The opinion of the court was delivered by: KOSIK
Edwin M. Kosik, United States District Judge.
Plaintiffs are Bible-believing Christians who profess that they are motivated to educate their children at home
because of sincere religious beliefs. For the most part plaintiffs are all part of the mainstream of society. Except for their beliefs, they are not part of a commonly established religious sect. At various times some plaintiffs, as well as their children, attended public or private religious schools; some want their children to attend college. None of the varied established religious sects with which plaintiffs may be associated advocate a policy that children be educated at home. All plaintiffs claim the requirements of the state law are unconstitutional.
Defendants are superintendents of the various school districts in which plaintiffs reside. Pursuant to the Pennsylvania Compulsory Attendance Law, supra, defendants are empowered with the discretionary authority to authorize private tutorial education.
Defendants have counterclaimed asking for declaratory and injunctive relief against plaintiffs to compel compliance with the Pennsylvania statute.
Plaintiffs filed a motion for summary judgment pursuant to Fed. R. Civ. P. 56. Defendants have filed a similar motion. The main thrust of the plaintiffs' attack is that the Pennsylvania law is unconstitutionally vague in violation of the Due Process Clause of the Fourteenth Amendment to the Constitution of the United States. In addition, plaintiffs urge that the statute violates the Free Exercise and the Establishment Clause of the First Amendment, the Fourteenth Amendment in other particulars, the Fourth Amendment, and the Ninth Amendment of the United States Constitution.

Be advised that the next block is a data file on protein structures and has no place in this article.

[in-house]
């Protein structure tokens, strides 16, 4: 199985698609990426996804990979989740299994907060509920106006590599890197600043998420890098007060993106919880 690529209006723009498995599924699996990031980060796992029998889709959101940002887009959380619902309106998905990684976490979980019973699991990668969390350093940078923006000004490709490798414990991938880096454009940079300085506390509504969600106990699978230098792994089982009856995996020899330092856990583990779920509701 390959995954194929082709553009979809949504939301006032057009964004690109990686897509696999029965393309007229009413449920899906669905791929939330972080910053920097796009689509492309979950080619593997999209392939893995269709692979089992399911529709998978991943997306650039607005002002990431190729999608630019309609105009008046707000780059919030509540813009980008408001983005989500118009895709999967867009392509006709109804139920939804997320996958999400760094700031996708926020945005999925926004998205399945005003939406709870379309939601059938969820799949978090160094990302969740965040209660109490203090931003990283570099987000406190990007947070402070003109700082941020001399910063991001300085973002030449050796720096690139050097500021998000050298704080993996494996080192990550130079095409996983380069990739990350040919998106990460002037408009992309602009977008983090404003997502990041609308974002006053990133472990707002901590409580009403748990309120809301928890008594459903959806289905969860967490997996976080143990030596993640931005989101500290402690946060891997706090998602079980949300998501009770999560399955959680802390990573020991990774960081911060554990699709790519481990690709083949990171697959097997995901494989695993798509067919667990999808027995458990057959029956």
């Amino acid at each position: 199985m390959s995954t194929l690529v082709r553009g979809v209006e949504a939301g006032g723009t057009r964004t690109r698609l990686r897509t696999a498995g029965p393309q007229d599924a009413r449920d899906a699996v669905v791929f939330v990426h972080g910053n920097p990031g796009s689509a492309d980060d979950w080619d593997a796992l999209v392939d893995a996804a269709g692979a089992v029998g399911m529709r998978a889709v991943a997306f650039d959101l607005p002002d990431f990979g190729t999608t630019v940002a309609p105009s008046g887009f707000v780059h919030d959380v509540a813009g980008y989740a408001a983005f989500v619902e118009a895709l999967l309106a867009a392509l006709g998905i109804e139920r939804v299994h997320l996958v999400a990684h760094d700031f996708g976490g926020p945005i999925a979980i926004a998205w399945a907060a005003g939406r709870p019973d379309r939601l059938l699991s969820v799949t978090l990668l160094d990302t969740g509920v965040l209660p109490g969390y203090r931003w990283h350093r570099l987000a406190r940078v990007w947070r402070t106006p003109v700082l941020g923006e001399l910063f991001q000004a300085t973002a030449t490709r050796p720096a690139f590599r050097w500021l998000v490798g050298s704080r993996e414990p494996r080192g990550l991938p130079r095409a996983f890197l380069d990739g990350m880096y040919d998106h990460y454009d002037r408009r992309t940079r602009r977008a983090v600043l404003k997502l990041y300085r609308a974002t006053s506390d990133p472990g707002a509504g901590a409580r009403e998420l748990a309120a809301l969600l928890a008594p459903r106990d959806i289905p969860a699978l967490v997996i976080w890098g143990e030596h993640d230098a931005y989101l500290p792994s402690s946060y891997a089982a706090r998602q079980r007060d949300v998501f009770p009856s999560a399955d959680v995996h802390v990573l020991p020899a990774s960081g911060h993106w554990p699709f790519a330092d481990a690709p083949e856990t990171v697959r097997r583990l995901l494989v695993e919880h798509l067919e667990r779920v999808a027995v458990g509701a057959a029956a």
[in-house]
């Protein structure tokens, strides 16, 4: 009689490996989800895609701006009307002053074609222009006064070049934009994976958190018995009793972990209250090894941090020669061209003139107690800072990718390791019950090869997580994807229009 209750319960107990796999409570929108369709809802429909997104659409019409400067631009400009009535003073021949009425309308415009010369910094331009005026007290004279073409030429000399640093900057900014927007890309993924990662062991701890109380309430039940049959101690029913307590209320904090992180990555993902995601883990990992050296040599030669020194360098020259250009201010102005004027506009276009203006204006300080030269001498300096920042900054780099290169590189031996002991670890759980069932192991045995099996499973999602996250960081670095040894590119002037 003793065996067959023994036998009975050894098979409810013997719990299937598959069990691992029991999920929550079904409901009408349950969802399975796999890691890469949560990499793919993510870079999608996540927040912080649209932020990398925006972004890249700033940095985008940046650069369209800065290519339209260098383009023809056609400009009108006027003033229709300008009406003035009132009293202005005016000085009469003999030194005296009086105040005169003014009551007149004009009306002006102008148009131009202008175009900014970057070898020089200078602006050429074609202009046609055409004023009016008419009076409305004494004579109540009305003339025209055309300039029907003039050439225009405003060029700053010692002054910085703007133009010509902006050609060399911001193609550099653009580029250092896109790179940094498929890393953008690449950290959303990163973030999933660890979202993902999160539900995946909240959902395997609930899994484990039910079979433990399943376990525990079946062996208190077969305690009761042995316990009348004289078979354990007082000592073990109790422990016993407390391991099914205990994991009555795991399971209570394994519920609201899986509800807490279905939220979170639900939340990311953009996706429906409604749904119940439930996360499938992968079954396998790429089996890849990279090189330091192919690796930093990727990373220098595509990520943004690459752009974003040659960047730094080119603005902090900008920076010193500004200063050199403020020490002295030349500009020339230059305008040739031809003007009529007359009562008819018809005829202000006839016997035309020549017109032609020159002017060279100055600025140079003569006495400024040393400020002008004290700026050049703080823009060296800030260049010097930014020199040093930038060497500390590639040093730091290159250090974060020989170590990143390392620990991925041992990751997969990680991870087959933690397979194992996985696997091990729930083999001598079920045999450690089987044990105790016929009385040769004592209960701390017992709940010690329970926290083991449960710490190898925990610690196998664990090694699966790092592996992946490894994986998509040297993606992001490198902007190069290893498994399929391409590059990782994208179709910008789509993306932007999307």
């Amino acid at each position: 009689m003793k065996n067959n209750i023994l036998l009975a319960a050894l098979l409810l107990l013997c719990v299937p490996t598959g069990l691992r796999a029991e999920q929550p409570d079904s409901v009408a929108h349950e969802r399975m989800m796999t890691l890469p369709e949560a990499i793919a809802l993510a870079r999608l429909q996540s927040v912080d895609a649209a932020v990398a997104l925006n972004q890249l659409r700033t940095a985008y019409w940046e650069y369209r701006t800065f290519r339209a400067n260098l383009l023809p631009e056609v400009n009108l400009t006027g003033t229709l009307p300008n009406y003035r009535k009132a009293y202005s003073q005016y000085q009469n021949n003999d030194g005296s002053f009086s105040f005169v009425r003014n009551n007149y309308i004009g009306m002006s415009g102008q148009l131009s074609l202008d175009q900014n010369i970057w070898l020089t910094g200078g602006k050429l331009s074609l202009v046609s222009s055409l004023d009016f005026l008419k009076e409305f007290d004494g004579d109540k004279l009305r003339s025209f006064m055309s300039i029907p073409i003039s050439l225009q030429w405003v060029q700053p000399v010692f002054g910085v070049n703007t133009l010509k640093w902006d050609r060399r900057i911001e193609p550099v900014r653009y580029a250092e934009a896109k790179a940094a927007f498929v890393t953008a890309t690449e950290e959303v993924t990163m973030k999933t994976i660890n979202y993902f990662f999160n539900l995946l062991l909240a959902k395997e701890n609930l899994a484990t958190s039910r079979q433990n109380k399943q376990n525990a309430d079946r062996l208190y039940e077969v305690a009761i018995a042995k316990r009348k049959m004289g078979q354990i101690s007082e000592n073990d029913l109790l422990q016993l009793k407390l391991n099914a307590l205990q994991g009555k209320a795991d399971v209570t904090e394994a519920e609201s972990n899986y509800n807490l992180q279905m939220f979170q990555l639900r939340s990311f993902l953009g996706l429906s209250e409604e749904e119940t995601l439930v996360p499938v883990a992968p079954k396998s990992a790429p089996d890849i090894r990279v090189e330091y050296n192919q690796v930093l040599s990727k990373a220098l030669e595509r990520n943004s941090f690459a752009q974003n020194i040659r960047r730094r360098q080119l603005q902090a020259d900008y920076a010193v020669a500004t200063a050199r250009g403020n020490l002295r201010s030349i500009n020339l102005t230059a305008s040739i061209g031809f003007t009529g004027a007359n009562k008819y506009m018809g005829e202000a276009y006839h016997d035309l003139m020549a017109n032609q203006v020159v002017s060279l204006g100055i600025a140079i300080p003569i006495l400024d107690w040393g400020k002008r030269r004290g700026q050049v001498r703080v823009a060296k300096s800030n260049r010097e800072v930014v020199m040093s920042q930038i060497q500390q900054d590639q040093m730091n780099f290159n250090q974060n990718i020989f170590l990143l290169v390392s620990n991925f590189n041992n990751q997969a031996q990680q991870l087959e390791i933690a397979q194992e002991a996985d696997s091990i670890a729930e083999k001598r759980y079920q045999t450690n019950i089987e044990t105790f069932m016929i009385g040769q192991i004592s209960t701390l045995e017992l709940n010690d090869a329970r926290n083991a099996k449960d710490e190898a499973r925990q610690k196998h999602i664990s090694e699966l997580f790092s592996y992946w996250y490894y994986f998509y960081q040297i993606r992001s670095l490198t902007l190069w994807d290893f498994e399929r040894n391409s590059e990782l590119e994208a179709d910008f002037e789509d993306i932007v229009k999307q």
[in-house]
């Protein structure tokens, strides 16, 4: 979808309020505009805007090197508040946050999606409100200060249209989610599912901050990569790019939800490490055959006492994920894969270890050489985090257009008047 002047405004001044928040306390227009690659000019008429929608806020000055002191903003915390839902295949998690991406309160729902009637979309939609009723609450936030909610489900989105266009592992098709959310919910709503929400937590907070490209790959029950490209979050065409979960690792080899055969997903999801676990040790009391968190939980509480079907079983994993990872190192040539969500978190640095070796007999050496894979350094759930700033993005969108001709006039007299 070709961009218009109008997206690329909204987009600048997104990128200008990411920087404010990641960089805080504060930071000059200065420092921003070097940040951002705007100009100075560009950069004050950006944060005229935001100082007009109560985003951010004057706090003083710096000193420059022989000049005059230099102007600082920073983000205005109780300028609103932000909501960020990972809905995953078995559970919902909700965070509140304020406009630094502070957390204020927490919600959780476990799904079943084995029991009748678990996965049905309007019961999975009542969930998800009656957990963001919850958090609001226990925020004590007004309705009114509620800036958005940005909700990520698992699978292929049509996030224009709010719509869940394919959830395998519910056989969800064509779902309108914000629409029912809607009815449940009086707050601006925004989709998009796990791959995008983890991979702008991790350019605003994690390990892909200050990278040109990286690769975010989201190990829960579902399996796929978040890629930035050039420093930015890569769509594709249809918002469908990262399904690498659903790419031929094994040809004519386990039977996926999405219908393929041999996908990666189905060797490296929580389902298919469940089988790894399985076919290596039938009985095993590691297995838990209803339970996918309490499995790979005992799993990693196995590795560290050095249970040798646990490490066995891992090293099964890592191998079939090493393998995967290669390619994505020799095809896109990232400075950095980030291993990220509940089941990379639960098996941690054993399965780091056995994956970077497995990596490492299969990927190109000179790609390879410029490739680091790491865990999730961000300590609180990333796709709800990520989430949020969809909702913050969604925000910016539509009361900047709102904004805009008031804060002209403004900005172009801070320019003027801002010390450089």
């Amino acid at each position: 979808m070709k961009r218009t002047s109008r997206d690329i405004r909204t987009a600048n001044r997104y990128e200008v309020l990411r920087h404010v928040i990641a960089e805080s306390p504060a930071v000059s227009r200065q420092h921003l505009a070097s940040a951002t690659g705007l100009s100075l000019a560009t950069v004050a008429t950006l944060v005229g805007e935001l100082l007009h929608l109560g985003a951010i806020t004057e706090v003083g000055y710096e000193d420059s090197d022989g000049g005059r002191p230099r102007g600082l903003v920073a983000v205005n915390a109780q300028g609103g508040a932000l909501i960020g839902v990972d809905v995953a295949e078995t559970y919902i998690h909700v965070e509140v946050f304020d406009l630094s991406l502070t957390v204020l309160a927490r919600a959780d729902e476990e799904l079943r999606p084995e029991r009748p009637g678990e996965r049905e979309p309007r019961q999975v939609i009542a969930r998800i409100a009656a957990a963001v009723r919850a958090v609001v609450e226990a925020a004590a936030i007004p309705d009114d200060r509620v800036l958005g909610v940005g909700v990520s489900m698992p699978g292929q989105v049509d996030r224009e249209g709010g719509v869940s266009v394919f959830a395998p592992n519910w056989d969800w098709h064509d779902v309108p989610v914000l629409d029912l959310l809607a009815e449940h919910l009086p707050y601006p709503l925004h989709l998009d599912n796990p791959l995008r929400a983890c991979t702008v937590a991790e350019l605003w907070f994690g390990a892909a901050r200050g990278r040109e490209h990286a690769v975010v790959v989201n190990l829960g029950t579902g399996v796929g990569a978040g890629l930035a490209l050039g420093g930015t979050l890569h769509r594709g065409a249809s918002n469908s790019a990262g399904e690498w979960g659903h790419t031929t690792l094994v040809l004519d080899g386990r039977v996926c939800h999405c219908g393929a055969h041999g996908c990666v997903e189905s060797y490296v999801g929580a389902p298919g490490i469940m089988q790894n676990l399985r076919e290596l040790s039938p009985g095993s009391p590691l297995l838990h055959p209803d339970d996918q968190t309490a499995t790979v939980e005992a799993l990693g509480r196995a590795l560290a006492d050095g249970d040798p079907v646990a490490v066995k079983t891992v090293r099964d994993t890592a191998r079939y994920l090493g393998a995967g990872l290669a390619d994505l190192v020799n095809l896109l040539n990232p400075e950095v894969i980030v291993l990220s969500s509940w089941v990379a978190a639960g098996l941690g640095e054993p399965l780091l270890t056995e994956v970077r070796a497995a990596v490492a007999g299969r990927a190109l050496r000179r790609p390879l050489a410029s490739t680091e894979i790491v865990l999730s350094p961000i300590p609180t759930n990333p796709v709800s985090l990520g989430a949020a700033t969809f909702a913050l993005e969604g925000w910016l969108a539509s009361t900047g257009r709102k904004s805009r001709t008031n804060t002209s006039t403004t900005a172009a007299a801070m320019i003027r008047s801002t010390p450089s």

The defendants, joined in amicus curiae by the Pennsylvania School Boards Association, urge that we hold the Pennsylvania statute constitutional in every respect, or in the alternative, that we abstain under the doctrine of Railroad Commission v. Pullman, 312 U.S. 496, 85 L. Ed. 971, 61 S. Ct. 643 (1941).
We have given consideration to all of the plaintiffs' constitutional claims and conclude that, except for one, they are without merit for the reasons and authorities cited by the defense.
With respect to the single constitutional claim in which we find merit, we conclude that the Pennsylvania law in question is unconstitutionally vague for the following reasons.
Title 24 P. S. Section 13-1327 provides in pertinent part that:
". . . Every child of compulsory school age having a legal residence in this Commonwealth, as provided in this article, and every migratory child of compulsory school age, is required to attend a day school in which the subjects and activities prescribed by standards ...